I can't help you with specific programs to Malta, but I can say that studying abroad changed my life forever. I grew up in a small town in VA and ended up at the University of Arizona for undergrad. I joined the school karate club and eventually made the university team. I fell in love with the martial arts and Asian cultures. The experience inspired me to study abroad in Japan. By the way, this goes back almost 30 years to the early 1980's. So when I say it changed my life forever, I actually have three decades to look back on.
So, how did it change my life? First, and very up close and personal, I met my wonderful Japanese wife almost immediately upon arrival. We've been together ever since. I mastered the language and came to understand the culture. I worked there for years and became deeply involved in international business. It eventually lead me to get an MBA in international business management at the prestigious Thunderbird School of Global Management (ranked the top international MBA program globally by USNWR, Financial times, etc. for many consecutive years -- Thunderbird School of Global Management - International Business School
). I continued with the martial arts and earned my black belt rankings in Japan. As an undergrad, I worked there and saved enough money to take time off school and travel in over 22 countries prior to graduation. By the time I got home after 3 years of being abroad in undergrad, I was a seasoned world traveler and had some of the most incredible (both good and extremely challenging) experiences of my life.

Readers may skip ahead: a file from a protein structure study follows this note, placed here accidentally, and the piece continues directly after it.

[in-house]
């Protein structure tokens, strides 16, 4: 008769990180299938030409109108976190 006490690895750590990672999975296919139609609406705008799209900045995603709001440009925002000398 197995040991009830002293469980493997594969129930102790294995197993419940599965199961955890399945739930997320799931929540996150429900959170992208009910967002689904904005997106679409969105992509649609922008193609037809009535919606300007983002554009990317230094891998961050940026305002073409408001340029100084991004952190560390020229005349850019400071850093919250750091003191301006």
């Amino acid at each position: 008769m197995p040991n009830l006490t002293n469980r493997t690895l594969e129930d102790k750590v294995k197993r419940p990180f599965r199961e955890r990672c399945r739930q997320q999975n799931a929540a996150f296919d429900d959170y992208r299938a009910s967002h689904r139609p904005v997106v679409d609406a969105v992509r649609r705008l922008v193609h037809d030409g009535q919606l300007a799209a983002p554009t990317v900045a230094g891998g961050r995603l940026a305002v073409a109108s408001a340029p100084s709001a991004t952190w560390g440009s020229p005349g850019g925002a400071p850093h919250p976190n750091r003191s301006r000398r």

Even today, as a financial planner, a big chunk of my practice is with non-US citizens and I have a specialty in transnational estate planning. My kid is multi-lingual and a dual US-Japanese citizen and can claim a third citizenship as well should he choose to do so. He also chose a girlfriend with an international background and we love her very much.
Most importantly, although I am a proud American, I consider myself a global citizen and find all things international intriguing. I've been to the base camp of Mt. Everest (tallest mountain in the world) and the Dead Sea in Israel (lowest land elevation on earth). I've been to the Taj Mahal and the great pyramids of Egypt. I've had sushi and sake in Japan and dined in Paris. I was in Hong Kong in 1997 when the British handed over the city to the Chinese and I was in Nepal when Chernobyl melted down and nuclear fallout was predicted to reach the Himalaya. I've witnessed disgusting bloody police brutality in China and narrowly avoided being attacked by criminals in Egypt (my martial arts training saved my life). I've seen the aftermath of destructive earthquakes in Japan and been humbled by strangers helping out strangers in these adverse conditions. I've seen magic sunsets in Mexico and spent lazy weeks chilling out on the beaches in Thailand. I once saw a perfectly circular rainbow below me in elevation near the base camp of Annapurna.
I have friends from all walks of life and it all started with an innocent study abroad program.